Then, I was like, “Can I take your photograph?” He’s like, “Yes.” That was like literally where the camera was. There was no posing, there was no nothing. Like he had waited his whole life for this moment. I did two shots of him, at two different exposures, and that was it. He said thank you and took his paper and beer and left. I got his name, his narrative of his migration to the U.S., and how East L.A. had changed—that’s what he wanted was for us to know his story and his portrait, and he went on his way.
SM: Mike was a really interesting character. My friend Holly—who is basically my connection in South Central—because I used to have family that lived there, my aunt who passed away, but Holly is basically like my family there too now, so, people kind of know me as the girl that would photograph you. Mike, I think he wants to be famous in a certain way. He has a very interesting star quality to him, you don’t have to do much to him. Like he’s just very photogenic—a very handsome man, very charismatic. He had told my friend that he wanted to get photographed, and so we went to his house to photograph him and he came with his aunties, and his mom.
They’re like, “Oh, you’re the photographer. How much do you charge for high school pictures?” They started asking me, because they have like nephews, and nieces. I was like, “I don’t do that type of stuff, like this is just for art.” Then they were talking to him, and they were teasing him, and he got like really shy. We did some warm ups of like his face, and then he had like an aggressive view, or like posture, and I was like, “Oh, no, no, no, I don’t want that. Breathe in, breathe out, and look at the camera.” I think like it came natural for him to look scary and I was like, “No, I don’t really want that. Like you seem like a handsome guy, like let’s chill.” He like kind of calmed down his posture.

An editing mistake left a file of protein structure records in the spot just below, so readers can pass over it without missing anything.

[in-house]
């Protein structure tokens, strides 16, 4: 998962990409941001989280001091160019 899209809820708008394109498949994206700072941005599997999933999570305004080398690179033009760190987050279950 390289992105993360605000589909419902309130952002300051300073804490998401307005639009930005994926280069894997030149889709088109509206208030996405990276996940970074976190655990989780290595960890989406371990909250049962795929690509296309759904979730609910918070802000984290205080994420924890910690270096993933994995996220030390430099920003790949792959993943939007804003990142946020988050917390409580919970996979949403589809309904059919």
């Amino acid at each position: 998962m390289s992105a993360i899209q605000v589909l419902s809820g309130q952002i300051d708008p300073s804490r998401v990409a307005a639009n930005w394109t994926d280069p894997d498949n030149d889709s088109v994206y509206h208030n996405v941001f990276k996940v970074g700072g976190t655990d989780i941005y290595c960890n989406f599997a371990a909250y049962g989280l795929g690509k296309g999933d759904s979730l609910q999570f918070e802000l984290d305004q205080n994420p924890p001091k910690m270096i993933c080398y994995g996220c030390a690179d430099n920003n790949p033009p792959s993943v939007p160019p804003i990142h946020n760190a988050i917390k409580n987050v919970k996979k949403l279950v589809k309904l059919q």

AA: This is his chill version.
SM: Yeah. That is not his scary version. So it was just really interesting, because he was really able to take direction, and we were conversating, and I was doing portraits of him, and he was just asking me where I live, he was very engaging. We did maybe a thirty-minute session of him like showing me his muscles, and again like doing weights, stuff like that. This is one of the last pictures I took of him, and it’s really interesting, because people think I posed him, but no, actually I was just following him around. He was just waiting for his day kind of like Felipe, and the moment where I’m able to photograph him. I’m just lucky that I’m there for the performance.
AA: It’s interesting how these men convey power versus how the women convey power in their images, and how much the men take their own responsibility for conveying power, and how much for the women the power is a construct of your camera. Like for Mayra, she’s obviously a very powerful woman hearing your story, the woman had her leg shot the night before, and she’s got a black eye.
AA: She’s standing there looking like that, but that was also your choice to show her that way.
SM: Mm-hmm (affirmative).
AA: Whereas for both Felipe and Mike, they choose a really tough stance. Also Ruby’s boyfriend—these guys are showing a really serious stereotypically masculine posture to convey power. But women might convey it in different ways. Sonja [not included in the exhibition] can convey power by looking up even when crying. Do you see any of that in these images?
SM: Yeah. I completely believe that, I’ve tried to soften the gaze, at least recently with the men, and I think it would be most successful in Juan.
AA: Absolutely. This is a real evolution with Juan and with Raul.
RUBY & ANGEL